03 January 2017

A Whole New Light

Now, you don't see it; now, you do.

Our physical environment heavily influences what things we see and how we see them. My experiences at the Billy Frank Jr. Nisqually National Wildlife Refuge demonstrate this fact well.

The most recent of my trips to the refuge possessed a much different character than the previous two (the second of which I blogged about two years ago). Back on my first trip in 1994, rain dominated experience, and in 2015, a thick fog enclosed the refuge. As a result, my family and I had limited visibility both times, drawing our focus to things close at hand. When my mom and I returned four days ago, clear skies, sun, and miles of scenery treated us to many new sights and experiences.

Out in the open, in the context of the Nisqually Valley and the extended Puget Sound, the refuge and the recent work to restore it took on even greater significance. It truly represented the meeting place of mountain and marine ecosystems--the destination of the Nisqually River, which begins at Mount Rainier. In that light, the work to remove the dykes that had dominated and reshaped the estuary for a century meant so much more. Seeing the sun shine on the larger natural processes working freely once again at the refuge proved quite satisfying.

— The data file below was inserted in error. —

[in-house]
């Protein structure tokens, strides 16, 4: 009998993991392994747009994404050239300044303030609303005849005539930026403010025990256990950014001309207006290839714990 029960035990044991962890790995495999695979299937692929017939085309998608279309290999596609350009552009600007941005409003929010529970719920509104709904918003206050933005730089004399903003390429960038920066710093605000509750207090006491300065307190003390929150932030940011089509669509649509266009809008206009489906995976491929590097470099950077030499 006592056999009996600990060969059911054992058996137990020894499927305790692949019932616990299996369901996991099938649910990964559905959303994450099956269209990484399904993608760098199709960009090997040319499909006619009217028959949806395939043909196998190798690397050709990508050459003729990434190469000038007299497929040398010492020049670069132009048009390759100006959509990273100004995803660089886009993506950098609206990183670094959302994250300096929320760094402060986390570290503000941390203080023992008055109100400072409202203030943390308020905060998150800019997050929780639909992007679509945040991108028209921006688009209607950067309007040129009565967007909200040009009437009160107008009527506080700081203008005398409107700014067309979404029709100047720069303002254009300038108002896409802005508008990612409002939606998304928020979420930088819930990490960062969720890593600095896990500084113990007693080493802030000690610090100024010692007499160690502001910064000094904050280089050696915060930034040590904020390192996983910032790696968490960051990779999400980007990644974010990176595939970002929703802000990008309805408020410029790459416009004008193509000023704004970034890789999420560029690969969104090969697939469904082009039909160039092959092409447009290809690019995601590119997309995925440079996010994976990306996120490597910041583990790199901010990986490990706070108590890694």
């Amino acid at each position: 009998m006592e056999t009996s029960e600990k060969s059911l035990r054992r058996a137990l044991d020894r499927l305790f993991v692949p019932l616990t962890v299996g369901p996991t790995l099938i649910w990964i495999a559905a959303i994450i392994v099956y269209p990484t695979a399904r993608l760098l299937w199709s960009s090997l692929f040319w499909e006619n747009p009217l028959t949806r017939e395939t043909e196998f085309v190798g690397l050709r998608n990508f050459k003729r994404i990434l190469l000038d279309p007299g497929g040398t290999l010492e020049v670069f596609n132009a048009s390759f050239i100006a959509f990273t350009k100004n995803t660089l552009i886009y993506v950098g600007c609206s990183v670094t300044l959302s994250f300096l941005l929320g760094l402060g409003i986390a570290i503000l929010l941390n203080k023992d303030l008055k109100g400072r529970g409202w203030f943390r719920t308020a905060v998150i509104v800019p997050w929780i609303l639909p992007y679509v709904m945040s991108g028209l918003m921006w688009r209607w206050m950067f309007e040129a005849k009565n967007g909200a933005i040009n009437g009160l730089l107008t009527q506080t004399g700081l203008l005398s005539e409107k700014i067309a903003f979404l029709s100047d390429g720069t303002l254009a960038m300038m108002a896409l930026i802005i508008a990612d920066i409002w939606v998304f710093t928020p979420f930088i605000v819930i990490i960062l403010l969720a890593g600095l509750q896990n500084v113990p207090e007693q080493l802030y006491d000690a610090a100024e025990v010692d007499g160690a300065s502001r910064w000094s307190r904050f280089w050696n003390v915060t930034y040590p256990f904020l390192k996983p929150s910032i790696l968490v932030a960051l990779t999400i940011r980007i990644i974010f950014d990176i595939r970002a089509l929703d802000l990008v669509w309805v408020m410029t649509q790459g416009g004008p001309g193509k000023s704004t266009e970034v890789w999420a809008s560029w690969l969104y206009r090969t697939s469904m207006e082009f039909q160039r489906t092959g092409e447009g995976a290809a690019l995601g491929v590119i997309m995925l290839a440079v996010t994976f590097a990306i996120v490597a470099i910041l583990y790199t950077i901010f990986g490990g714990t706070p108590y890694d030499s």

Besides highlighting the larger importance of the refuge, the clear day revealed sights and things I've never seen before. For the first time, I saw the Tacoma Narrows Bridge from that vantage point. I also documented my first sighting of a peregrine falcon--a bird I was drawn to as a child and waited years to see in the wild.

American wigeon at the Billy Frank Jr.
Nisqually National Wildlife Refuge.
The final revelation offered by the sunny day at the refuge involved ducks. As an amateur bird-watcher, I have experienced difficulty committing ducks to memory. For some reason, other than mallards and wood ducks, they all seem to slip into one general image in my mind. I think one reason for this difficulty is that unlike songbirds, I am not around ducks all the time. However, because of the open scenery and the many ducks at the refuge last week, I was able to identify and become familiar with four species, including the American wigeon, the green-winged teal, the common goldeneye, and the bufflehead. I can say that they are more than just ducks to me now. I can see them for the individual species they are.

When the light changes, even familiar places give us more to see.